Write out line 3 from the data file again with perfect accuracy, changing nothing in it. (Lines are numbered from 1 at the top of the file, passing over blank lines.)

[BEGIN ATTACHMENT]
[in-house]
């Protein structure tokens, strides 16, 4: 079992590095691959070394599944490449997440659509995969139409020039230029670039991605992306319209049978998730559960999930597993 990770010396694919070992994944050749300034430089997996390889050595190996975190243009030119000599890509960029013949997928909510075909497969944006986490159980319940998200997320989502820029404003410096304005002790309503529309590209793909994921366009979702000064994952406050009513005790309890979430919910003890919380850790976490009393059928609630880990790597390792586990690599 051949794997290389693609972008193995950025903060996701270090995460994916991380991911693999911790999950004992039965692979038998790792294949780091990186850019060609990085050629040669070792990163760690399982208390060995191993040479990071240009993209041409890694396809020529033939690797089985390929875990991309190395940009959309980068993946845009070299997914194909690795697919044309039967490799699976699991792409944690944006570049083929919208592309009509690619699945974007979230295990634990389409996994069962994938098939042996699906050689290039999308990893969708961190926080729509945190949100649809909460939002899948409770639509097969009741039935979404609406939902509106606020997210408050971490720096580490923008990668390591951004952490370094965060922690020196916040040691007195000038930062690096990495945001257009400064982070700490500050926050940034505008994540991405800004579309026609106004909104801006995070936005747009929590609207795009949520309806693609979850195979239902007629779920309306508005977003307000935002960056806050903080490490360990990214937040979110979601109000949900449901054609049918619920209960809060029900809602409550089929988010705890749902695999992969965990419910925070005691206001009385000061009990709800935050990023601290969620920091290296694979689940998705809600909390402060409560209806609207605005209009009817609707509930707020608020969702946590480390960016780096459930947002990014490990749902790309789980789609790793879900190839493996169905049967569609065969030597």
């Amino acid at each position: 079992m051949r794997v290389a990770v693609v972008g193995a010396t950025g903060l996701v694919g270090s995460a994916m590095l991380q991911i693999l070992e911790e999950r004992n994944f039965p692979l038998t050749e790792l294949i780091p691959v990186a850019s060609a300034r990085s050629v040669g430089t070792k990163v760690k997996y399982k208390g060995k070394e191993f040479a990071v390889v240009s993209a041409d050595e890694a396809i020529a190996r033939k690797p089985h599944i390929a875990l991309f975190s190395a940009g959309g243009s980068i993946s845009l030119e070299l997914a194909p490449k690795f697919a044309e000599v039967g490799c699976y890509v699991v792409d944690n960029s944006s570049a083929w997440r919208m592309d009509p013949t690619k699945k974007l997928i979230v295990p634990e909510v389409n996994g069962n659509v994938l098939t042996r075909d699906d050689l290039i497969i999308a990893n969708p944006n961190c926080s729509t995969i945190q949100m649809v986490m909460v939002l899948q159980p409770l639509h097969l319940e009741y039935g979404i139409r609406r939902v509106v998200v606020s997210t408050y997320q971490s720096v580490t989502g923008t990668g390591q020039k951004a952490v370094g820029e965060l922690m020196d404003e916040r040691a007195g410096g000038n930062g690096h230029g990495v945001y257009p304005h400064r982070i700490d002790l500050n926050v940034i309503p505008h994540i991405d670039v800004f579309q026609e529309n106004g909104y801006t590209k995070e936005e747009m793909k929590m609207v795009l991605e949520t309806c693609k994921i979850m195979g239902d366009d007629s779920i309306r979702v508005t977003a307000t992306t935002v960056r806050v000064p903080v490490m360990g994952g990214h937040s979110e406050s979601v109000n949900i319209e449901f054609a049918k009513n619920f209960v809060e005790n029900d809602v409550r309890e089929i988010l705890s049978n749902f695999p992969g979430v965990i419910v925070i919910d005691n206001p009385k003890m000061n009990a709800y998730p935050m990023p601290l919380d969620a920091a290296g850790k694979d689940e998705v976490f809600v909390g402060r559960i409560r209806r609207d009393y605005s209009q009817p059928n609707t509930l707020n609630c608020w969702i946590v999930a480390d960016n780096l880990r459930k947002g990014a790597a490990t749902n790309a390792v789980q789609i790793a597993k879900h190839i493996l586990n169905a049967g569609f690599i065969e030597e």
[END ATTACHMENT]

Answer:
């Amino acid at each position: 079992m051949r794997v290389a990770v693609v972008g193995a010396t950025g903060l996701v694919g270090s995460a994916m590095l991380q991911i693999l070992e911790e999950r004992n994944f039965p692979l038998t050749e790792l294949i780091p691959v990186a850019s060609a300034r990085s050629v040669g430089t070792k990163v760690k997996y399982k208390g060995k070394e191993f040479a990071v390889v240009s993209a041409d050595e890694a396809i020529a190996r033939k690797p089985h599944i390929a875990l991309f975190s190395a940009g959309g243009s980068i993946s845009l030119e070299l997914a194909p490449k690795f697919a044309e000599v039967g490799c699976y890509v699991v792409d944690n960029s944006s570049a083929w997440r919208m592309d009509p013949t690619k699945k974007l997928i979230v295990p634990e909510v389409n996994g069962n659509v994938l098939t042996r075909d699906d050689l290039i497969i999308a990893n969708p944006n961190c926080s729509t995969i945190q949100m649809v986490m909460v939002l899948q159980p409770l639509h097969l319940e009741y039935g979404i139409r609406r939902v509106v998200v606020s997210t408050y997320q971490s720096v580490t989502g923008t990668g390591q020039k951004a952490v370094g820029e965060l922690m020196d404003e916040r040691a007195g410096g000038n930062g690096h230029g990495v945001y257009p304005h400064r982070i700490d002790l500050n926050v940034i309503p505008h994540i991405d670039v800004f579309q026609e529309n106004g909104y801006t590209k995070e936005e747009m793909k929590m609207v795009l991605e949520t309806c693609k994921i979850m195979g239902d366009d007629s779920i309306r979702v508005t977003a307000t992306t935002v960056r806050v000064p903080v490490m360990g994952g990214h937040s979110e406050s979601v109000n949900i319209e449901f054609a049918k009513n619920f209960v809060e005790n029900d809602v409550r309890e089929i988010l705890s049978n749902f695999p992969g979430v965990i419910v925070i919910d005691n206001p009385k003890m000061n009990a709800y998730p935050m990023p601290l919380d969620a920091a290296g850790k694979d689940e998705v976490f809600v909390g402060r559960i409560r209806r609207d009393y605005s209009q009817p059928n609707t509930l707020n609630c608020w969702i946590v999930a480390d960016n780096l880990r459930k947002g990014a790597a490990t749902n790309a390792v789980q789609i790793a597993k879900h190839i493996l586990n169905a049967g569609f690599i065969e030597e």